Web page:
3D Animation Workshop: Lesson 8: Mind Candy | 2
Lesson 8 - Mind Candy - Part 2
Changes in the surface geometry of objects are approached in two general directions. At one extreme is the editing of individual points or small, localized, surface areas. For example, the points defining the shape of a character's mouth can be edited to animate the mouth and give the impression of talking. The rest of the face remains unchanged. This is what we may call local editing. Local editing of object geometry is a feature of high-end applications rather then low-end ones.
At the other extreme, the whole object, or a large section of it composed of many points and polygons, is manipulated. Such large-scale changes in object geometry are generally called "deformations." The high-end applications have an extremely powerful range of deformation tools, but even the low-end applications will typically have a fairly good range. Users of the low-end tools must develop a strong command of the available deformation tools to create effective animations.
Let's explore deformation by starting with two primitives, a cube and a sphere.
Note that the objects have been given a checkered surface. This will help us to see the effects of deformation better.
The first thing we can do is to simply scale the objects disproportionately. In the next example, the scale is doubled in y (in height) and halved in the x dimension. The z (depth dimension is unchanged.
Note that a second light has been added, brightening the scene. Note also how the shadow cast on the cube by the elongated sphere creates a sense that there is a single scene, not just two disembodied objects.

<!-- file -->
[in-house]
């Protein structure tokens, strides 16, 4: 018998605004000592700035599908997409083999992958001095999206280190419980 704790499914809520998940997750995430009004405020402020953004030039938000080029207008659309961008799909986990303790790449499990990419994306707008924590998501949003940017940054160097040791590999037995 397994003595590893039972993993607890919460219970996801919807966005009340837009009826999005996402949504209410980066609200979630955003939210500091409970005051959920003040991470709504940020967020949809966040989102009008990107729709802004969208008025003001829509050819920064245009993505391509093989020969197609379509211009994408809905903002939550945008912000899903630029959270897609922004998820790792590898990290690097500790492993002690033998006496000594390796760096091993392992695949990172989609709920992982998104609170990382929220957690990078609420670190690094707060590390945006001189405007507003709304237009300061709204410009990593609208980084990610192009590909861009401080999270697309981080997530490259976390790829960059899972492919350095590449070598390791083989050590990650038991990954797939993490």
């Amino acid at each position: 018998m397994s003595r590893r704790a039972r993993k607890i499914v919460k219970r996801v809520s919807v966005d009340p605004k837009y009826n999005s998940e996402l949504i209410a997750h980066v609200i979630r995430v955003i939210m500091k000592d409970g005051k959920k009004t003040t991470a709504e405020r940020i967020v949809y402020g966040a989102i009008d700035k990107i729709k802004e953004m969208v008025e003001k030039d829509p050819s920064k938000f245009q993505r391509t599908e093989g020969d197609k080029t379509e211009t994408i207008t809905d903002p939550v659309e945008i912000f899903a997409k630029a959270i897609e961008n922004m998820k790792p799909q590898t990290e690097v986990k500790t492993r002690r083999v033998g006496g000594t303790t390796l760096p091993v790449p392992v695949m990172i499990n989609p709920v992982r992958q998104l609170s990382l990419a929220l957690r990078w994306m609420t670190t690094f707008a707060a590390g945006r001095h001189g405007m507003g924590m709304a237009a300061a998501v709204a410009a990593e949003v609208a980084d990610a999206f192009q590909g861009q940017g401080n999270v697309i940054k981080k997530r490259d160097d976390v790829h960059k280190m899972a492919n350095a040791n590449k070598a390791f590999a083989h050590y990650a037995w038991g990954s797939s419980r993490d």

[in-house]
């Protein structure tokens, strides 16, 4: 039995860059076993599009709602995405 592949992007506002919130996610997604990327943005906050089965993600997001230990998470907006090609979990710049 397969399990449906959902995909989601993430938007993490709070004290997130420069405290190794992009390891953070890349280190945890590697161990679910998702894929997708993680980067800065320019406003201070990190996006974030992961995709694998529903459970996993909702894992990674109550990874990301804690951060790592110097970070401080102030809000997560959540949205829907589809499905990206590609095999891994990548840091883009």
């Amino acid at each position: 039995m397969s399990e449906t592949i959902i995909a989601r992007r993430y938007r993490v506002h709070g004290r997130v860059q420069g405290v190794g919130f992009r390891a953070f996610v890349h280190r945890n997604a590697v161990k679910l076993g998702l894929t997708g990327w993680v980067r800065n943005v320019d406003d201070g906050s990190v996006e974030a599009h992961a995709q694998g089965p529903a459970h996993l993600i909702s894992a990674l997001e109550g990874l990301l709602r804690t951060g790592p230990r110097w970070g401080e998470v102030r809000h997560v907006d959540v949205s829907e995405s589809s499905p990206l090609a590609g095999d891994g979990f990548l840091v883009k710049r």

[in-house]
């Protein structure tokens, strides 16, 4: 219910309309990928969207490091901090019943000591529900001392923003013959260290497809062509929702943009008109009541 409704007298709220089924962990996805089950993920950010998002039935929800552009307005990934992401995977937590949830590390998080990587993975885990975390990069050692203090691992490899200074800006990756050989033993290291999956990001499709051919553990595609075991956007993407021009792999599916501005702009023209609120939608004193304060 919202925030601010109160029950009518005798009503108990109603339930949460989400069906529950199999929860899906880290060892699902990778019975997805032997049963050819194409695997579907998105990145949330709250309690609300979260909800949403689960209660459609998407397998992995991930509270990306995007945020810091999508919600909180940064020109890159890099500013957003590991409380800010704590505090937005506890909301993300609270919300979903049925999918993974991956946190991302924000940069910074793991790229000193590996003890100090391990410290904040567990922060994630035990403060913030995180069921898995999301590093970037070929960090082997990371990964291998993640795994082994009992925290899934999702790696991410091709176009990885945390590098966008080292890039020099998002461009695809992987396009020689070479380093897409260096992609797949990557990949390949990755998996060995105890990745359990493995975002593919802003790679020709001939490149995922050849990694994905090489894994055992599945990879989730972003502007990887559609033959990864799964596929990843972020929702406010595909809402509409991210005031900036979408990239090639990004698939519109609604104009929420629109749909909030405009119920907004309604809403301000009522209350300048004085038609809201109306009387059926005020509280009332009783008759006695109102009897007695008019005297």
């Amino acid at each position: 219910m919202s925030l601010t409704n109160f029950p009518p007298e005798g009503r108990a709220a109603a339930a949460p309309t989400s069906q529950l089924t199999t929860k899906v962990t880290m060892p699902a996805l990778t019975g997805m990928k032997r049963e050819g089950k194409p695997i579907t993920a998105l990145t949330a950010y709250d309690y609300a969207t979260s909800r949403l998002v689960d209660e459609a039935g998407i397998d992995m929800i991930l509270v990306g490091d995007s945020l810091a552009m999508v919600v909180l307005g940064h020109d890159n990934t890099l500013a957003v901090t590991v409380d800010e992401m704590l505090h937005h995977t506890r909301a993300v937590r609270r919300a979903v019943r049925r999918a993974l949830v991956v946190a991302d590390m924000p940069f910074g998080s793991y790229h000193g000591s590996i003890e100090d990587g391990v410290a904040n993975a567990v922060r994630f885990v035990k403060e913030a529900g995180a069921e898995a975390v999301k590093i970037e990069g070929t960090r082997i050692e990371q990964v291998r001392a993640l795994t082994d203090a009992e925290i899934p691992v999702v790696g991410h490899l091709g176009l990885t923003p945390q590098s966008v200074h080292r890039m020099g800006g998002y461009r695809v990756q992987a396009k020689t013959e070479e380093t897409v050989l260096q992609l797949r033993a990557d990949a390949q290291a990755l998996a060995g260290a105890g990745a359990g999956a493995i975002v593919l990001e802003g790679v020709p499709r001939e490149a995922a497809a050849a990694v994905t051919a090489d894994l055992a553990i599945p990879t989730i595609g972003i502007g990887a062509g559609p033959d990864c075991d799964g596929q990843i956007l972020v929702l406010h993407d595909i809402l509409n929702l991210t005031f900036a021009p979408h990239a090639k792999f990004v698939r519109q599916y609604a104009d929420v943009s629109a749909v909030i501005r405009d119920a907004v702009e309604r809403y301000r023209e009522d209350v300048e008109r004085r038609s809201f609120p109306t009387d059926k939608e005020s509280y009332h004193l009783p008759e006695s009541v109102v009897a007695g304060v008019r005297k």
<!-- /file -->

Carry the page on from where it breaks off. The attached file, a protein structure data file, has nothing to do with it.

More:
Disproportionate scaling of objects is not properly considered "deformation" in 3-D graphics, as we'll soon see. But disproportionate scaling of curved objects (like the sphere) does create an effect that we might use for a simple kind of change in object geometry.
Contrast the above with a true stretch of the objects.
This is a true deformation. The change of object geometry is more evident with cube, but look at the new sphere as well. The shape is distinctly different than the simple elongation above.
Now we squash the objects down
Squash and stretch will reveal their powers to us very shortly, as we look at them in animation. In traditional drawn character animation, human bodies are often given an elastic effect to suggest energy and motive. A character squashes down a bit in anticipation of taking a step, stretches out as the step is taken, a squashes down again as foot meets ground. This caricaturing of motion is just as important as caricaturing of shape in creating effective animation.
Another simple and important type of object deformation is bending.
The effect is much clearer and more striking in the cube, and we can already begin to imagine how bending the cube back and forth in an animated sequence could be quite effective. Look carefully at the sphere, though. The checked surface reveals that it has been bent.
Contrast the bend with a twist.
The only indication of deformation on the sphere is revealed by the surface pattern. The geometry appears unchanged. By contrast, the cube has been obviously deformed, and the effect of the twist would be evident even without a pattern on the surface.
Now let's use these simple tools to make an animation.
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Created: Apr. 22, 1997
Revised: Apr.22, 1997